One Flourishing, Frugal and Fun Family!

One mother making ends meet and surviving today's recession by writing. One family learning to live off the land, cut back on expenses, and to live a simpler and a more self-sufficient lifestyle.

Adopted Motto

"Eat it up,
Wear it out,
Make it do,
Or go without."
~A Pioneer Sampler, by Barbara Greenwood~

Tuesday, February 24, 2015

Crocheted Scrap Yarn Rug

When I said I would make the next yarn rug with all my leftover scraps, I really meant it.  I dug through all my totes and used up what I had.  If it didn't have enough yarn on the ball to go across one time, it was rolled up and put into a bag with even smaller scraps of yarn (to use for other projects).




I even used two strands of variegated this time (vs. one solid and one variegated color).  It really is an "anything goes" rug.

Over the years I have crocheted dozens and dozens of crocheted and knitted dishcloths, and many sets of pot holders.  The leftovers simply were put in bags for a future project.  To be honest, I am glad I kept them all.  



The final rug.....ta da!

Hubby told me it's a bit "hippy" and wanted it displayed on the quilt rack (vs. actually using it).  This got rave reviews with the kids, and now one kiddo wants one.  These are heavy duty, but will slip around on smooth surfaces.  I may need to put a piece of non-slip rug gripper under this one.   

Update:  I found a possible store to sell these at.  I am researching what I need (tax I.D., etc) to do it, and of course, I need many rugs made to do it.





14 comments:

Jacque said...

I love your rug. I crochet rag rugs. Some I've made from yarn, some from strips torn from old flannel sheets and some from strips of denim. I always cut a piece on non-slip rug backing to put under mine.

Kristina said...

Thanks Jacque. I have several rugs I have crocheted from old sheets, and even one crocheted from old jeans.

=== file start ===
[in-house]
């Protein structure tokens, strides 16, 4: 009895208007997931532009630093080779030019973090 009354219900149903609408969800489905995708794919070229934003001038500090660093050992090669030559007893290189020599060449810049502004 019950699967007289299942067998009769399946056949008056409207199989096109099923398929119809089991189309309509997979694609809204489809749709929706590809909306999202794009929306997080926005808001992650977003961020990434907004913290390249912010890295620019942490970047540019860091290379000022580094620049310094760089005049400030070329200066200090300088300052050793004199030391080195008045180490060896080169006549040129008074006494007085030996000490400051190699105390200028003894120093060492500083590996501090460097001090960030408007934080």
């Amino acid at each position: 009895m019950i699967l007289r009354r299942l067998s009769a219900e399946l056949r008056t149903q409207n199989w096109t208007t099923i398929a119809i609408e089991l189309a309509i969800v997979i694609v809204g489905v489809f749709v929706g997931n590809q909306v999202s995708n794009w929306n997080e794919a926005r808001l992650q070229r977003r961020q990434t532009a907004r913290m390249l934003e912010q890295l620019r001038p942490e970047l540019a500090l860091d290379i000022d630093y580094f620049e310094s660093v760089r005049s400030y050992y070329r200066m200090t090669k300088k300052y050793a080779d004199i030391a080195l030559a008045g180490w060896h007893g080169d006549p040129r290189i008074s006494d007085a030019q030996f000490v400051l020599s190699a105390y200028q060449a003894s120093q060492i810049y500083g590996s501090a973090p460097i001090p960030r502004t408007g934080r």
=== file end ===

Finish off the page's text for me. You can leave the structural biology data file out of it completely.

Mama Pea said...

What better project this time of year than something as colorful as your latest rug! It's so cheerful and I absolutely love it. Rugs and quilts hung on the walls provide good insulation . . . something we could both use right now!!

Kristina said...

Thanks Mama Pea, I love this one too. It did get a bit heavy while crocheting it, but it kept me nice and warm while making it.

Sam I Am...... said...

What a gorgeous rug! I need rugs too and what a great use for the yarn. An alternative to rug grippers is that plastic shelf liner they have now with the waffle texture. If you have any of that it works...in fact it may be one and the same. It really turned out nice! I love the fact that you use what you've got on hand.

Susan said...

It's beautiful! Do you crochet it with two strands of yarn? I have tons of cotton yarn and would love to give this a go - of course, I've never crocheted, but that won't stop me. It seems like a fairly straight-forward stitch. Your color blends are just wonderful!

Kristina said...

Sam I am, thank you for that tip. That's a great idea.

Kristina said...

Susan, I used two strands of 100% cotton yarn together, and a K hook. I used the single crochet stitch, which is a very easy stitch to learn. I had many ends to sew in, but I think it turned so nice. As far as width, I measured an old rug and just went by that.

Kim said...

i love your rug. I have also crochet many rag rugs through the years. Last year I found a loom to do twining on and I am preparing to get it going soon.

Kristina said...

Thanks Kim! When the kids all move out, I'll have a room for more fun crafting experiences.

Sandra Morris said...

I am learning to crotchet.
Very cool rug!! Good luck with your business venture :)

Kristina said...

Sandra, you'll love crocheting. I'm hoping to increase my knitting skills over the next year or so.

RB said...

I really like this!!! It's exactly how many rugs of different sizes and shapes was made in the old days - sometimes crocheted, sometimes knitted, sometimes woven. Sometimes they even had strips of rags from old clothes tossed in there and were called rag rugs. About the only thing one had to worry about was mixing the various fabrics, to be sure they all had the same washing instructions, so they'd all stay the same size and shape when washed.
And think how easily you could coordinate a room by using the same colors (and even materials) for the rugs that you'd used for a coverlet or quilt, curtains or drapes.

Good luck with this Kristina!!!

God bless.

RB
<><

Kristina said...

Thanks RB. I've already started a new one.